In the early hours of Saturday morning in the Mexican tropical resort of Cancun, international climate negotiators from the 193 countries and observer states came to agreement on what will now be know as the ‘Cancun Agreements’. After the very public perceived failure of the Copenhagen summit last year in Denmark, it was very important that this meeting ended successfully. I wrote last week that “A failure to come to any agreement in Cancun would probably spell the end of the UN as a negotiating forum for climate change.”
The agreement text came out of two separate negotiating forums, the “Ad Hoc Working Group on Further Commitments for Annex I Parties under the Kyoto Protocol” and the “Ad Hoc Working Group on long-term Cooperative Action under the Convention”. The formal agreements, to be found here and here, respectively. There are two negotiating tracks within the UNFCCC because the parties to the Kyoto Protocol do not include all of the countries that are signatories to the UNFCCC, most notably the United States.
What to do with the Kyoto Protocol, expiring in 2012, was the source of the most contention during the summit. I worried last week that the Cancun Summit could fail under the divide between developed and developing countries, enshrined as a part of the Kyoto Protocol. Kyoto is fatally flawed because it asks everything from developed countries, while asking nothing from developing countries – which include many of the world’s largest emitters, like China (#1), India (#4), Brazil, and Indonesia. It was further weakened because the United States, bowing to political and economic reality, chose first not to ratify it, then to withdraw from it. The Cancun Summit ended in success simply because it decided to ‘punt’ on the issue of whether to continue Kyoto after it expires in 2012. Next year’s summit in Durbin, South Africa will be the last conference before Kyoto’s expiration, so this question will have to be addressed by then.
Although the Cancun Agreement dodged the question of Kyoto, there are some significant achievements of note. It formally commits the parties of the UNFCCC to ensuring that climate change does note exceed 2 degrees of warming over this century. On mitigation (agreements to reduce emissions), the Cancun agreement codifies the voluntary mitigation targets agreed to by signatories of the Copenhagen Accord. This is a huge milestone, because it is the first time that all major economies have pledged explicit actions in a UNFCCC document since its creation in 1992. It also made significant steps on a climate financing mechanism for adaptation and mitigation by developing countries. It delegates to the World Bank the responsibility for creating a “Green Climate Fund” that would mobilize the pledged funding of $100 billion a year in public and private financing promised by 2020.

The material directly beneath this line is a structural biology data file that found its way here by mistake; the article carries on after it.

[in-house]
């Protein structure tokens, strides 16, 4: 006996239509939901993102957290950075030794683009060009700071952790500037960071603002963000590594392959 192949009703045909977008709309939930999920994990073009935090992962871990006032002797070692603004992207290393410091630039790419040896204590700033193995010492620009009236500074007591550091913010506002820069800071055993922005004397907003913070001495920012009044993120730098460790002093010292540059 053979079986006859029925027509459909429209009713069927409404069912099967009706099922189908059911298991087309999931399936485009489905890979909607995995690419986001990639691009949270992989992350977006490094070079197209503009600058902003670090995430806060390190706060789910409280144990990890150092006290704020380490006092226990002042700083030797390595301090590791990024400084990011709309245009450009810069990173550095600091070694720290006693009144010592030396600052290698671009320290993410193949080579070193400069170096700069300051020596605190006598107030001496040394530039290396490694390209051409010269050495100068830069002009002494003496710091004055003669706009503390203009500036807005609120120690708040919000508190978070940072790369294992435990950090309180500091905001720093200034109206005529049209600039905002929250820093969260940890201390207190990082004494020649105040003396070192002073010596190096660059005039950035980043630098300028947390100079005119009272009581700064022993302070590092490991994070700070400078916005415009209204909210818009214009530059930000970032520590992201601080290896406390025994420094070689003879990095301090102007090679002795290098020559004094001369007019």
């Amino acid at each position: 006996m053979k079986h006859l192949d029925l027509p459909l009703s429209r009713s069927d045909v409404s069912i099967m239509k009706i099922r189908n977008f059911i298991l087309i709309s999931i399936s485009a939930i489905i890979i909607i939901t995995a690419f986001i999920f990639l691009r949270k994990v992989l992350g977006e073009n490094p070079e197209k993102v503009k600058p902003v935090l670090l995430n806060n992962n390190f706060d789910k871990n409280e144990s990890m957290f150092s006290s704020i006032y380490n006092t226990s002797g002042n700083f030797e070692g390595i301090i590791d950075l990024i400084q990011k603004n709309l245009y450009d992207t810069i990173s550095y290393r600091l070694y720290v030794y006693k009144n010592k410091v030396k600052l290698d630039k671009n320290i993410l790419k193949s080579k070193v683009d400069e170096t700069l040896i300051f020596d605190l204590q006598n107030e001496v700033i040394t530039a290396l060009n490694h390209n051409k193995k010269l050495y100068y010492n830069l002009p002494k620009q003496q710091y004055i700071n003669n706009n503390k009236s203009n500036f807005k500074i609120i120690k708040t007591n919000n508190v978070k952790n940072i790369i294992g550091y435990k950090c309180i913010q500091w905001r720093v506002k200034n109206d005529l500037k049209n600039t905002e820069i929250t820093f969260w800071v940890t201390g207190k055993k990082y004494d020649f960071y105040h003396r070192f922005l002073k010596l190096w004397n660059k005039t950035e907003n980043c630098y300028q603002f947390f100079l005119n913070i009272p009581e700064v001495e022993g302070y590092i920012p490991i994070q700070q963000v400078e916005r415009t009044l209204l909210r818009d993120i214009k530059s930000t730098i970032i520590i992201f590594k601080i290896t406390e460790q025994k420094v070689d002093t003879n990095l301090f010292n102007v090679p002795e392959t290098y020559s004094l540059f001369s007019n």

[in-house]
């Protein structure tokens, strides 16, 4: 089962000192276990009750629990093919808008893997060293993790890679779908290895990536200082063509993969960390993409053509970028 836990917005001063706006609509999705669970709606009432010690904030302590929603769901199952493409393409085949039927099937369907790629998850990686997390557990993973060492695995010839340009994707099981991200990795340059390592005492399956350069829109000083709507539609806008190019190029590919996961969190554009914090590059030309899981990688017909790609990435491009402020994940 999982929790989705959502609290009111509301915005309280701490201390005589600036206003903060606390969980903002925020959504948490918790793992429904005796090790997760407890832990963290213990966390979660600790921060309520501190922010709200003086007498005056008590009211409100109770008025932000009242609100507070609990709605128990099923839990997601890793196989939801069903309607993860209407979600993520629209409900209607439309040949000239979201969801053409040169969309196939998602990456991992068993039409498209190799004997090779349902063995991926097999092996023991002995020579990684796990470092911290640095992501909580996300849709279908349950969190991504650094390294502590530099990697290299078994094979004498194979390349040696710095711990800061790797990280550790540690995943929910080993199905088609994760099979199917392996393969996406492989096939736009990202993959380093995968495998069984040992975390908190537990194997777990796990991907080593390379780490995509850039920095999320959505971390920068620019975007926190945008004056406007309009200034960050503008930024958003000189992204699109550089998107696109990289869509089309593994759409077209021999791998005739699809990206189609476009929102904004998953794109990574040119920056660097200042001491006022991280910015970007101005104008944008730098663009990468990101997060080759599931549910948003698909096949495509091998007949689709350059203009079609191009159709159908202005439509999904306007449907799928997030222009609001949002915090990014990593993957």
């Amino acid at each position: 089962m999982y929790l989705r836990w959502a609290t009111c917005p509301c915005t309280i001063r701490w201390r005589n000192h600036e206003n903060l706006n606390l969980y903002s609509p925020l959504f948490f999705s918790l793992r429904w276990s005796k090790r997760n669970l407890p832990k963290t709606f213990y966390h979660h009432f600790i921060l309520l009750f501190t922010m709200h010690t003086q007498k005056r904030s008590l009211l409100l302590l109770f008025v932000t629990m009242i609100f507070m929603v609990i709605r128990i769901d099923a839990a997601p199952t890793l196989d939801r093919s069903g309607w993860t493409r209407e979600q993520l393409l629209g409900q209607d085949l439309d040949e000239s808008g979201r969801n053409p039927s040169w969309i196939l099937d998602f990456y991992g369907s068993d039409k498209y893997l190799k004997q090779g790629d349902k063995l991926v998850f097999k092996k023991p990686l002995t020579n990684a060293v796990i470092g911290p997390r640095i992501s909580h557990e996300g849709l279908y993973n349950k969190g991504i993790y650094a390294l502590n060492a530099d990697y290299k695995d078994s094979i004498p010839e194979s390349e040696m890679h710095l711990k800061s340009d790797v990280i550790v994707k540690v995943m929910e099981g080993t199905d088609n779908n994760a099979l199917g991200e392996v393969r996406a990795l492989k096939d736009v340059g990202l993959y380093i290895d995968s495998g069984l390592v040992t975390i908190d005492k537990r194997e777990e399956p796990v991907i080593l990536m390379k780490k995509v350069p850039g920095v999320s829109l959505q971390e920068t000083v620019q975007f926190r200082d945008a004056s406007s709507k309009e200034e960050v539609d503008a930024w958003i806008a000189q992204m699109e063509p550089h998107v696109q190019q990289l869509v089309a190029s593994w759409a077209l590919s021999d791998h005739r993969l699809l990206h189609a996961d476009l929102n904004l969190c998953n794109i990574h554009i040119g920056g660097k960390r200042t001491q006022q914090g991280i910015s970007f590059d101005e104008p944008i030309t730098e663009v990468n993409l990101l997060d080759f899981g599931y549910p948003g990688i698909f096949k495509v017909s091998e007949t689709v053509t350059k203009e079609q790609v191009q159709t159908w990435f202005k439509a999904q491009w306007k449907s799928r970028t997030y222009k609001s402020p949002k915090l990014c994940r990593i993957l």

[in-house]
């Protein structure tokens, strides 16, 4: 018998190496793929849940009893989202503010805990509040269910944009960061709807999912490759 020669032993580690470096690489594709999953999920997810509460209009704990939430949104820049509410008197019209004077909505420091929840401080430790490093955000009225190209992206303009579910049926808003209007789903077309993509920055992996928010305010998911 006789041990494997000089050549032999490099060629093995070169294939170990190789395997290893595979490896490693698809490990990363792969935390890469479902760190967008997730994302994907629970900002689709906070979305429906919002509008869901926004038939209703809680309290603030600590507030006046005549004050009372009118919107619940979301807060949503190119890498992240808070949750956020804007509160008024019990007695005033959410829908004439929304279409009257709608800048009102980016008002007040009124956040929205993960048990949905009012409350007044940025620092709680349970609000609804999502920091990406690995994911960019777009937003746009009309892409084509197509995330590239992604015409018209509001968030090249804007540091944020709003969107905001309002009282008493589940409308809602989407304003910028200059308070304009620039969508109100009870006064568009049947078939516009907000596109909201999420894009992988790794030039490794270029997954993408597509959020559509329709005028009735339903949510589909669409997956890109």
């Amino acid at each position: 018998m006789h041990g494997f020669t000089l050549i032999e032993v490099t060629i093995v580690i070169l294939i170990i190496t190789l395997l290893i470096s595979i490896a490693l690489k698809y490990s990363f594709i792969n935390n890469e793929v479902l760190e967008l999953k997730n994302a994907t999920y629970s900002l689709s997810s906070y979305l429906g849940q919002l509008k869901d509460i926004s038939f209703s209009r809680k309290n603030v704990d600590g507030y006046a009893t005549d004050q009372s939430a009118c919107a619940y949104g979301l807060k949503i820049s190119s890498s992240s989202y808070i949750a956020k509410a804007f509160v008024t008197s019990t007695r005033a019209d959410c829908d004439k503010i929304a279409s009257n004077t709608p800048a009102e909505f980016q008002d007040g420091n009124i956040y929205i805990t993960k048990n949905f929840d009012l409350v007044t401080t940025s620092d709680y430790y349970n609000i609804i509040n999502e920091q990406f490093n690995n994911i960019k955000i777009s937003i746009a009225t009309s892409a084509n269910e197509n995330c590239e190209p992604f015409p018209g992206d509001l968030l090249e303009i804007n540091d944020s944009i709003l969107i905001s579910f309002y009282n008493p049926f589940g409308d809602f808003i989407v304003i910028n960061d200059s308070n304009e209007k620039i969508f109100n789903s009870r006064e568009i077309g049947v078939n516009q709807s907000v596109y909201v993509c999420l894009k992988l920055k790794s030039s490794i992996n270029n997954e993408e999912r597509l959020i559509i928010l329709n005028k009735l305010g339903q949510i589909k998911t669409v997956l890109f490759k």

In January 2010, I wrote in an IISS Strategic Comment that “the success of the Copenhagen Accord had yet to be seen”. The Cancun agreement essentially adopts the Copenhagen Accord, including the emission mitigation targets voluntarily submitted by approximately 80 countries and the measuring, reporting, and verification compromise agreements – largely negotiated between the United States and China. The Cancun Agreements successfully brought the Copenhagen Accord into the UNFCCC negotiating process. Therefor, upon further reflection, it seems that Copenhagen, too, was a bit of a success, had it been judged against any standard that wasn’t so ambitious to say that Copenhagen as the “Summit to save the planet”.
At Cancun, negotiators yet again failed to save the planet – the mitigation targets agreed to could bring up to 3 or 4 degrees of warming over this century – but they did succeed in creating much of the global architecture that one day could help to save the planet.